Today Simon Roberts spoke at University College Falmouth Photography Symposium 2009. It was really good. He talked about his work from the early days as a press/editorial photographer; The Children of the Apocalypse was an article shown in the Independent (Nov 2000) about the Aids epidemic in Africa. How do you approach such a subject and not simply churn out the cliche images?
More recently he has undertaken more personal documentary projects like that of Motherland (www.motherlandbook.com). ”This was a journey of discovery, a chance to explore every region of Russia and all its seasons. Spending a year there allowed for a sustained engagement with its landscapes and people. Unconstrained by either the time frame or the specific agenda of a photojournalistic assignment, I was able to respond spontaneously. Motherland is meant as a visual statement about contemporary Russia, fifteen years after the fall of the Soviet Union. I wanted to counter some of the photographic representations of Russia that focus on collapse and deterioration – with their emphasis on the consequences of Russia’s turbulent past as opposed to the possibilities of its future – without sidestepping the realities of Russian daily life.”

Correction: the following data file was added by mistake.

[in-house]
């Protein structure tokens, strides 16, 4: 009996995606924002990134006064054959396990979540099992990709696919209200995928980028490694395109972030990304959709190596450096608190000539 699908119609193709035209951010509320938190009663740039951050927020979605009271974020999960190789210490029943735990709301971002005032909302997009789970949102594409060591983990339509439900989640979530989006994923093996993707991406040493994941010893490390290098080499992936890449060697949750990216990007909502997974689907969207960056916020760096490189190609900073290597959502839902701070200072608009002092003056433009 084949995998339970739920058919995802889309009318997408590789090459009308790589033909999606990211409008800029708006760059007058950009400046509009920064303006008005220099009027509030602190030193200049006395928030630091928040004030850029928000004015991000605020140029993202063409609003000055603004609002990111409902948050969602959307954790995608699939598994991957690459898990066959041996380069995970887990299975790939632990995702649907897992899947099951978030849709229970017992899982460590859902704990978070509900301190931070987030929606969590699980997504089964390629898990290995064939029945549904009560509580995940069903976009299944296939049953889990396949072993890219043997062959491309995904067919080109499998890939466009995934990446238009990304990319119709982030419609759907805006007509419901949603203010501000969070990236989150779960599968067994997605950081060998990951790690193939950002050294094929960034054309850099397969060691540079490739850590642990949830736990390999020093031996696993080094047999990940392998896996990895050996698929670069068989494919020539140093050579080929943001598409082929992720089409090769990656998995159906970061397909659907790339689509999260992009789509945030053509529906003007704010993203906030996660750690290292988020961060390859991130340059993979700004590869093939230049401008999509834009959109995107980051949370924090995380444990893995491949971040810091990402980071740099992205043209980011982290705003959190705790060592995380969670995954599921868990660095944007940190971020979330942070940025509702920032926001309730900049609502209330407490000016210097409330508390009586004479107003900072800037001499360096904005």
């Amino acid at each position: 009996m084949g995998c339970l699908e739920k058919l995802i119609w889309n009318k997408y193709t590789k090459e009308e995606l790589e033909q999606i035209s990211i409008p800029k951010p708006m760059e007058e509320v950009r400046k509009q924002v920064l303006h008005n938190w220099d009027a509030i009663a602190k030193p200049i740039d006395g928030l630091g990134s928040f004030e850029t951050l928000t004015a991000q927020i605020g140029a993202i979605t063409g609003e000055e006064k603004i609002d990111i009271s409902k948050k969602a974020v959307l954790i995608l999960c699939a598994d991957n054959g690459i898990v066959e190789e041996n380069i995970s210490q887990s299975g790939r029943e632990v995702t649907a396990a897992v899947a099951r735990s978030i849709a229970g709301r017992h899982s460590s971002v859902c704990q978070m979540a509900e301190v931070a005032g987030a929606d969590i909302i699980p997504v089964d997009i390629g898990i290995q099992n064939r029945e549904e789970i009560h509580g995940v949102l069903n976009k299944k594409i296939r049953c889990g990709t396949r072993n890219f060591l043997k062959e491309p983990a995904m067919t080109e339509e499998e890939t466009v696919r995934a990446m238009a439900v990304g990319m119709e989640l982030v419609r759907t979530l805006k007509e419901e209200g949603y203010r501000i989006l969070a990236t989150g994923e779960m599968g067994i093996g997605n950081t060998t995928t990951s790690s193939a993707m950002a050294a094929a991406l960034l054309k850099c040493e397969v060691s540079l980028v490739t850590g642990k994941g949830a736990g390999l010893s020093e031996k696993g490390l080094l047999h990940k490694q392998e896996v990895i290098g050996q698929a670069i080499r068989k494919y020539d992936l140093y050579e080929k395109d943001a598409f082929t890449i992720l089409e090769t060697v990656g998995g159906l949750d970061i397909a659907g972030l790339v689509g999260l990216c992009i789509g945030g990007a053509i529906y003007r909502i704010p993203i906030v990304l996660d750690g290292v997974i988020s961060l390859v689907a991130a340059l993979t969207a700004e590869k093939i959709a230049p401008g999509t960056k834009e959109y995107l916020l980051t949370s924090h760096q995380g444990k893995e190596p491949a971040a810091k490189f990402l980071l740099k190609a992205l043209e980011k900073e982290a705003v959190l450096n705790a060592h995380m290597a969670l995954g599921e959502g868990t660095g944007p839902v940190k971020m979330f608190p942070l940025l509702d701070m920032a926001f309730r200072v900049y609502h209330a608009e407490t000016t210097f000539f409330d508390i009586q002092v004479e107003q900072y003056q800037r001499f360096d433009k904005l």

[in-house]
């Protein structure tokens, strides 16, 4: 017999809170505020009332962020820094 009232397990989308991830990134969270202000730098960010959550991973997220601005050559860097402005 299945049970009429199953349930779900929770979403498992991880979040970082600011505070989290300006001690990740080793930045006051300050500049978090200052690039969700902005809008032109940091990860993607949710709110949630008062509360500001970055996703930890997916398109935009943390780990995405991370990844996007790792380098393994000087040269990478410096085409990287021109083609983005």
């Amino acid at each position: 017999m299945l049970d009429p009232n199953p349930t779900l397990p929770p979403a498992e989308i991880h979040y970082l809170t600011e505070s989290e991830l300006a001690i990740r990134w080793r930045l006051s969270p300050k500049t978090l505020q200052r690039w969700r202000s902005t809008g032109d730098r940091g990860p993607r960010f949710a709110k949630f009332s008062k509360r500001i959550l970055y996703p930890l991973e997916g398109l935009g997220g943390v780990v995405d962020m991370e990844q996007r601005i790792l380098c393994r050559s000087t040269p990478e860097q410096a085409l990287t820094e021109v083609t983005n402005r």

– Simon Roberts.
I am interested to see what his new body of work ‘We English’ will turn out like…the few sneak previews displayed his slightly more distanced approach.
After that, a body of work about Bethlehem is in the planning.
I like Simon Roberts. He likes details. I would like to follow his progress.
This image from Simon Roberts Motherland series is of a couple he met in Moscow I believe. She is pregnant, and they are traveling up to where she was born so he can ask her Father for her hand in marriage. He is carrying her hand bag. It matches her gloves.